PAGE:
Just like saying “I like drinking tea” without specifying the kind of tea from the five general categories is insufficiently sophisticated, liking Chinese tea culture without specifying a dynasty feels equally unsatisfactory. Song Dynasty is probably the most important periods for Chinese tea culture, because it bears the root of the unspeakably subtle aesthetic of tea.
Dian Cha is a popular tea making technique in Song. It involves grinding tea cake into tea powder and whipping the mixture to give an impressive milky froth. People drink Dian Cha while appreciate the froth art. Originally started as a part of the ritual in Buddhist temples, the practice was further refined by Sen No Rikkyu in Japan, and even finds its contemporary revival in latte art.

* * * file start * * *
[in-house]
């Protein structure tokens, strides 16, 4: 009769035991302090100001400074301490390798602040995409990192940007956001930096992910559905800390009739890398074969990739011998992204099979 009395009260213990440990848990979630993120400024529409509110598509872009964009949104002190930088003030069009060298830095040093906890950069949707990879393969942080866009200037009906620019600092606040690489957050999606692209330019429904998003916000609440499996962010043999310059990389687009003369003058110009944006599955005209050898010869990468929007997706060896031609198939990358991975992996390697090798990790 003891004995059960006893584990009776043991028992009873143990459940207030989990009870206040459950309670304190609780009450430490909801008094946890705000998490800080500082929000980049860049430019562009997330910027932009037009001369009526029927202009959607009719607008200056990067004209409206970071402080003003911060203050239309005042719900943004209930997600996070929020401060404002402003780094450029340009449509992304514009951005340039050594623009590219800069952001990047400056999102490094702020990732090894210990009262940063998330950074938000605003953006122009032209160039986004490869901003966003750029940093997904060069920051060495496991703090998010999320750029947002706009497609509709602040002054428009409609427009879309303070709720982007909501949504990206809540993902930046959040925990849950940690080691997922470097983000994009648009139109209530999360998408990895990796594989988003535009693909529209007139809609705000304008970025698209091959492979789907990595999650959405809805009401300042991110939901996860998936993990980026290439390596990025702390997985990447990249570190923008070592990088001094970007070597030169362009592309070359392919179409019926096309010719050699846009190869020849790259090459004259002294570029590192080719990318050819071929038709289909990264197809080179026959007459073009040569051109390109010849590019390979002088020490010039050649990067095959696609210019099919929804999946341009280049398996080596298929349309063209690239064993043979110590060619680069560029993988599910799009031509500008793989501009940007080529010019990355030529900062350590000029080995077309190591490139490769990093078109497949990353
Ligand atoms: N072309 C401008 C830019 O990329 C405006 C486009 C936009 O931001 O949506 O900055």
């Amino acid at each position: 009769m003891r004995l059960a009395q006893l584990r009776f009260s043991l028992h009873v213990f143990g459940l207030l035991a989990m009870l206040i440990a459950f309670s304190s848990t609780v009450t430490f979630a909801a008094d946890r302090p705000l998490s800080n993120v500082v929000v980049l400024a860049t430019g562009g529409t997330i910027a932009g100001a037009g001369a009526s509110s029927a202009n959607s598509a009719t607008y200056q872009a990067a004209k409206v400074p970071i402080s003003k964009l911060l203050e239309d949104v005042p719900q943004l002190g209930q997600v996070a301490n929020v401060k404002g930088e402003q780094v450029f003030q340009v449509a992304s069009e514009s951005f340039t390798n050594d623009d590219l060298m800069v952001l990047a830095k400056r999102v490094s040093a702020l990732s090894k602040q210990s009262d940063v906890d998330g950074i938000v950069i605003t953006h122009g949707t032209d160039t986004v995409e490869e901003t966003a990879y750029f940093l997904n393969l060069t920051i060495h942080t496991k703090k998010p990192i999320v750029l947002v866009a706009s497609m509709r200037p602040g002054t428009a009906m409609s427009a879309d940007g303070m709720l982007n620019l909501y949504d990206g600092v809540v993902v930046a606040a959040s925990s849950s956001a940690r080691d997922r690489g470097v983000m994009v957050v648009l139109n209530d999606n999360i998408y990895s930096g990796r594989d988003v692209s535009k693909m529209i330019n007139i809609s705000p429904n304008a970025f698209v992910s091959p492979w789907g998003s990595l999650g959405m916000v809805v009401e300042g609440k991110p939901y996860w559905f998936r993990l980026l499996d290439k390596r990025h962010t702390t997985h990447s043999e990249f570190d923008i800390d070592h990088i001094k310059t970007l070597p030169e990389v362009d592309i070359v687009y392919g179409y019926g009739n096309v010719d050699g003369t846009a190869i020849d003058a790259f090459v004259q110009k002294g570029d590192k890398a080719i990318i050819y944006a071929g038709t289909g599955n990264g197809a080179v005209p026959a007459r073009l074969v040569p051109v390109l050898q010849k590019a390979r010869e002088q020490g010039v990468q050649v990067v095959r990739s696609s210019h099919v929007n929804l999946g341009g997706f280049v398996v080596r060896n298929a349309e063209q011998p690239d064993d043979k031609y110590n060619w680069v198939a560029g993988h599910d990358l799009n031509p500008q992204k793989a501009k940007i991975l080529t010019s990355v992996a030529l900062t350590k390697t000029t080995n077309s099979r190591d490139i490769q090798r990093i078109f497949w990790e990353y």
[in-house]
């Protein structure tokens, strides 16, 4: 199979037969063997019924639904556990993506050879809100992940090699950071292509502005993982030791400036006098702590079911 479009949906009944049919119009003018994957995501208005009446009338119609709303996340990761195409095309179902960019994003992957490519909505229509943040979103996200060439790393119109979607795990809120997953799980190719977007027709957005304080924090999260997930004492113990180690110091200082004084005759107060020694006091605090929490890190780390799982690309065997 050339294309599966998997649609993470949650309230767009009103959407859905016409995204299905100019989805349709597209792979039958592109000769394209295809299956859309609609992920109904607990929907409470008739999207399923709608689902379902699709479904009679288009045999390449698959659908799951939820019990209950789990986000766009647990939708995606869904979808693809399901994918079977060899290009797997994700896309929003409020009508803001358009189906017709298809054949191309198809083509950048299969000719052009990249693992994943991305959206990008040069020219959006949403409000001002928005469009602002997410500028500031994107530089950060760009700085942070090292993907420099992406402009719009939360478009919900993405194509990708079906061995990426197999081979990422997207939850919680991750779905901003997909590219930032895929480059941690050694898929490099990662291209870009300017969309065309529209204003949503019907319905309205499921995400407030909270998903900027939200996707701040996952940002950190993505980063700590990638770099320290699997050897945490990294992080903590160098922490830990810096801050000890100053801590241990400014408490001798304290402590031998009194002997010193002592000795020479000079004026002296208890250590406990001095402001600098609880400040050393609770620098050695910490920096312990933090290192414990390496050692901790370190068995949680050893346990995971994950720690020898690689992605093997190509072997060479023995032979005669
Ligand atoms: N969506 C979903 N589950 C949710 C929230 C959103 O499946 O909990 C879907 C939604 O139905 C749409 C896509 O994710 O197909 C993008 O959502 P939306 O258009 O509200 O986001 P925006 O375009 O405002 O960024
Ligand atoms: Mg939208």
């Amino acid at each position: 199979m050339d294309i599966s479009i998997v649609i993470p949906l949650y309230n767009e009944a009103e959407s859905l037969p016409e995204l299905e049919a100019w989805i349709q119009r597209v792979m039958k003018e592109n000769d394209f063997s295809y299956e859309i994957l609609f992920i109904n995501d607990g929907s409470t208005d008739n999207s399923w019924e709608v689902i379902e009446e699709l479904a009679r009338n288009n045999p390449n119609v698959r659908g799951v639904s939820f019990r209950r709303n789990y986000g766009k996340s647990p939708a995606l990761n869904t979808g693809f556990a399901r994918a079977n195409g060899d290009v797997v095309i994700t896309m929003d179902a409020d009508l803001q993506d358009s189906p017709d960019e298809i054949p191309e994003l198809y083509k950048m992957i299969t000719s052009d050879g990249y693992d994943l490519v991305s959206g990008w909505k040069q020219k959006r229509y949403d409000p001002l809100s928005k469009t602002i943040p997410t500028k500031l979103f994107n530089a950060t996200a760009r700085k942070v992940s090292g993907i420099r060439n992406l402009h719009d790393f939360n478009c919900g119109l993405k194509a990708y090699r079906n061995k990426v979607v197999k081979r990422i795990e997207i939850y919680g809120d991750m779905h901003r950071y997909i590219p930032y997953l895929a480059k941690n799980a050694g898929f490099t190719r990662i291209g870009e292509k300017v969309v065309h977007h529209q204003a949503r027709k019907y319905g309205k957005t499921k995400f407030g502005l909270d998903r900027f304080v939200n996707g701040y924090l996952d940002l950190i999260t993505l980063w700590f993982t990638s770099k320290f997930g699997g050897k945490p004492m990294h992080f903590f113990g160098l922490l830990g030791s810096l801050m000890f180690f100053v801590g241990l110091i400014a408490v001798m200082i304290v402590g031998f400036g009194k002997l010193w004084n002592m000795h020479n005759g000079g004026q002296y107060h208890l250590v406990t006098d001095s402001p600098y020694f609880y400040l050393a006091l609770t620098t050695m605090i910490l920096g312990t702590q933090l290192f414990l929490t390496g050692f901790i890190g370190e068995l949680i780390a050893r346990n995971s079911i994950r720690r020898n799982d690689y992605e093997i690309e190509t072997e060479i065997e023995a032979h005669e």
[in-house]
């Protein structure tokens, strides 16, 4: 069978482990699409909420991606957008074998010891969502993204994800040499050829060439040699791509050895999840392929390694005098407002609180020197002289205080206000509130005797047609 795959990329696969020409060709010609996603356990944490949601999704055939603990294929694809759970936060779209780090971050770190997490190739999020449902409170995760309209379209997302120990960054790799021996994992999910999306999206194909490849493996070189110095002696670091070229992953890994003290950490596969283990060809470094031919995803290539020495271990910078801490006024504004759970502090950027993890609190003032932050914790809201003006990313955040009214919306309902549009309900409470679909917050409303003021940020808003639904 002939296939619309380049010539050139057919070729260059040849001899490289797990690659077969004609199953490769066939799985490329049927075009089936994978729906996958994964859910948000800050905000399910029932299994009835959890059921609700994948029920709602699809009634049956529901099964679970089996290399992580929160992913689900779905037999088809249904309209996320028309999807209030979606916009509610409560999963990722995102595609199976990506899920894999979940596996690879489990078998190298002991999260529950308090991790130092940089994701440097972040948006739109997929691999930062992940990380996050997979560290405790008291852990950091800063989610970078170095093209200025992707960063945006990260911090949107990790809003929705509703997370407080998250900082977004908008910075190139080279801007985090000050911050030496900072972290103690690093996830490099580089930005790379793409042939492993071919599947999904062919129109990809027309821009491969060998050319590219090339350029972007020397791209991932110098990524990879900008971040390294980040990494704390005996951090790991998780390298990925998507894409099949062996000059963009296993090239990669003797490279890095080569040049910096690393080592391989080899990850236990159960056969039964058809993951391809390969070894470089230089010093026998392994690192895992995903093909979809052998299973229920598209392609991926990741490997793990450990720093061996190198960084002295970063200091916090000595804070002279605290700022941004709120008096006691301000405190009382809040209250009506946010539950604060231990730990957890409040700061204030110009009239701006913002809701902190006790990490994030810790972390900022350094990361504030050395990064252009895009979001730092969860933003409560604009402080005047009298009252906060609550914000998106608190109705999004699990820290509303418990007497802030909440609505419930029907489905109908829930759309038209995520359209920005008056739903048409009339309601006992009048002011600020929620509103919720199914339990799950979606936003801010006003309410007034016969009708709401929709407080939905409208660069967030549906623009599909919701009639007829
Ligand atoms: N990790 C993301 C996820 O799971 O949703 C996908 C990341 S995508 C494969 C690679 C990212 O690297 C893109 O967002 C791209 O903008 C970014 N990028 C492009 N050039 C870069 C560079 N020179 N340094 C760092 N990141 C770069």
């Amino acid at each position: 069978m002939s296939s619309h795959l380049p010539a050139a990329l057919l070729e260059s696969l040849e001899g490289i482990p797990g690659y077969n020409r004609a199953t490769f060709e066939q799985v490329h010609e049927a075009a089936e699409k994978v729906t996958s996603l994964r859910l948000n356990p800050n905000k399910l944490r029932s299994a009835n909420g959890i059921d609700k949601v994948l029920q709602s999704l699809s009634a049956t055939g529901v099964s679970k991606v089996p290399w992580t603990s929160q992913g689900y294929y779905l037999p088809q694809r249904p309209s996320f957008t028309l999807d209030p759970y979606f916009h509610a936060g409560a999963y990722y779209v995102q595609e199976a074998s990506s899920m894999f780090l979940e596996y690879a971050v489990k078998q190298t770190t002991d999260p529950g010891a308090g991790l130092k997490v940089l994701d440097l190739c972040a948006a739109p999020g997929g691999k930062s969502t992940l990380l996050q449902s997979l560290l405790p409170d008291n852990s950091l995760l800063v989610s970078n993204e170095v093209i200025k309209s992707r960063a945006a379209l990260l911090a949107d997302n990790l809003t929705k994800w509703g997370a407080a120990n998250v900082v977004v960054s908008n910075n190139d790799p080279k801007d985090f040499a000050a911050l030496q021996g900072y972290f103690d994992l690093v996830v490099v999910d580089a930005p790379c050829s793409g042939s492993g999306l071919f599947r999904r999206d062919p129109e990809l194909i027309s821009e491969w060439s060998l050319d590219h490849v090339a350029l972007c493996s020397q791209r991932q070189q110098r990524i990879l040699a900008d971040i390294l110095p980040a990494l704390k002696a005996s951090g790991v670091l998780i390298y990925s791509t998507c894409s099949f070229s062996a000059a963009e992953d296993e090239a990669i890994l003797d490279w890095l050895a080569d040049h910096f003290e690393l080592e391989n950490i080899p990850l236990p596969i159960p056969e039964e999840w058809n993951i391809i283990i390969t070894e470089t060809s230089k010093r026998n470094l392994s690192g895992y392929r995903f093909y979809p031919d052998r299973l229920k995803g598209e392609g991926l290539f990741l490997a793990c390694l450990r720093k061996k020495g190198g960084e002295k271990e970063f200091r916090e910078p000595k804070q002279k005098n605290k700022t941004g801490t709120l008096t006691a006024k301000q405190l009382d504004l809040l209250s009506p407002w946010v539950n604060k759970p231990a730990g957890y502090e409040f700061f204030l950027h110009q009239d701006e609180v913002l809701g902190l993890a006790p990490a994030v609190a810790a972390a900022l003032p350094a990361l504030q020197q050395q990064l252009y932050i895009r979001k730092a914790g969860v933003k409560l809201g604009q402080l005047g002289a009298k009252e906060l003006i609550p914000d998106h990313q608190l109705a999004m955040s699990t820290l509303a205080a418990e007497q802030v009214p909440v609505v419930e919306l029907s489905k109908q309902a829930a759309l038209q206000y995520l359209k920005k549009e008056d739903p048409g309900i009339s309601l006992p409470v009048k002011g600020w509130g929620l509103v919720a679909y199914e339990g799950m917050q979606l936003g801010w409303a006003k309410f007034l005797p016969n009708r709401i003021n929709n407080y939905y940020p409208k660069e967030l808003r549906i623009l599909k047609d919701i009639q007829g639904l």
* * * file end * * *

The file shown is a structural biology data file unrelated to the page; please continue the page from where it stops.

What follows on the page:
This elaborate way of making tea gives rise to the sark-glazed Jian tea bowls, which have remained in popular, and the “oil-spot” Jian bowl is still the most coveted tea bowl in Japan. Unlike the heavily oxidized teas we get used to today, most tea in Song were white or budding green, and the dark tea bowls create a pleasing contrast to elevate the visual effects.
Participants will also have the opportunities to make Dian Cha by themselves.
Join us for an experiential tea ceremony of the Song Dynasty to relive this thousand-year-long tea vogue.